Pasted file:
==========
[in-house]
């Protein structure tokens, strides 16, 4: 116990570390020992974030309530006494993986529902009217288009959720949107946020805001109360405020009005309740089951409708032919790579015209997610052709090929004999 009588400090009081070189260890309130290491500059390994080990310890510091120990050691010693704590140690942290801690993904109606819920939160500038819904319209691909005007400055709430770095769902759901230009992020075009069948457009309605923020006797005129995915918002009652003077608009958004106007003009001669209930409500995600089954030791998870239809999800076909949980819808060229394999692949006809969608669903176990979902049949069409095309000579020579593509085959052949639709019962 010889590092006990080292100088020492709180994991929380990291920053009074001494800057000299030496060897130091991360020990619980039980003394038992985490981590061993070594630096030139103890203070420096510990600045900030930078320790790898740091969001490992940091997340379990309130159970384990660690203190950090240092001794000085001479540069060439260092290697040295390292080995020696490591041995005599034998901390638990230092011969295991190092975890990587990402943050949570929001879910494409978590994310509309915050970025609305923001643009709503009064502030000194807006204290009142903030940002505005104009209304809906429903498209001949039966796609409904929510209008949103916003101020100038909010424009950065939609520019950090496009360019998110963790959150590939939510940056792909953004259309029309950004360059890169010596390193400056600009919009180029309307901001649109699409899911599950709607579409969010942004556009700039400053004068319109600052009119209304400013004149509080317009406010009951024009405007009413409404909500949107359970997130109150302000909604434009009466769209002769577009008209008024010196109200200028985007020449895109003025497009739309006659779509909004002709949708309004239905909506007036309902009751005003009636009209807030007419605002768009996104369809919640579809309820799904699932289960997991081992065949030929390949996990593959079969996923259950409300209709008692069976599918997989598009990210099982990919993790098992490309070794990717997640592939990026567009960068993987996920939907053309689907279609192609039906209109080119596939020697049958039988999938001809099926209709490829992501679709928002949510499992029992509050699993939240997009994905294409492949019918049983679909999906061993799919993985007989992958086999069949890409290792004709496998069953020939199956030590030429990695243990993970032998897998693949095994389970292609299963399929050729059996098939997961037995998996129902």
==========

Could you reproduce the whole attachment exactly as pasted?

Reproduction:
[in-house]
């Protein structure tokens, strides 16, 4: 116990570390020992974030309530006494993986529902009217288009959720949107946020805001109360405020009005309740089951409708032919790579015209997610052709090929004999 009588400090009081070189260890309130290491500059390994080990310890510091120990050691010693704590140690942290801690993904109606819920939160500038819904319209691909005007400055709430770095769902759901230009992020075009069948457009309605923020006797005129995915918002009652003077608009958004106007003009001669209930409500995600089954030791998870239809999800076909949980819808060229394999692949006809969608669903176990979902049949069409095309000579020579593509085959052949639709019962 010889590092006990080292100088020492709180994991929380990291920053009074001494800057000299030496060897130091991360020990619980039980003394038992985490981590061993070594630096030139103890203070420096510990600045900030930078320790790898740091969001490992940091997340379990309130159970384990660690203190950090240092001794000085001479540069060439260092290697040295390292080995020696490591041995005599034998901390638990230092011969295991190092975890990587990402943050949570929001879910494409978590994310509309915050970025609305923001643009709503009064502030000194807006204290009142903030940002505005104009209304809906429903498209001949039966796609409904929510209008949103916003101020100038909010424009950065939609520019950090496009360019998110963790959150590939939510940056792909953004259309029309950004360059890169010596390193400056600009919009180029309307901001649109699409899911599950709607579409969010942004556009700039400053004068319109600052009119209304400013004149509080317009406010009951024009405007009413409404909500949107359970997130109150302000909604434009009466769209002769577009008209008024010196109200200028985007020449895109003025497009739309006659779509909004002709949708309004239905909506007036309902009751005003009636009209807030007419605002768009996104369809919640579809309820799904699932289960997991081992065949030929390949996990593959079969996923259950409300209709008692069976599918997989598009990210099982990919993790098992490309070794990717997640592939990026567009960068993987996920939907053309689907279609192609039906209109080119596939020697049958039988999938001809099926209709490829992501679709928002949510499992029992509050699993939240997009994905294409492949019918049983679909999906061993799919993985007989992958086999069949890409290792004709496998069953020939199956030590030429990695243990993970032998897998693949095994389970292609299963399929050729059996098939997961037995998996129902």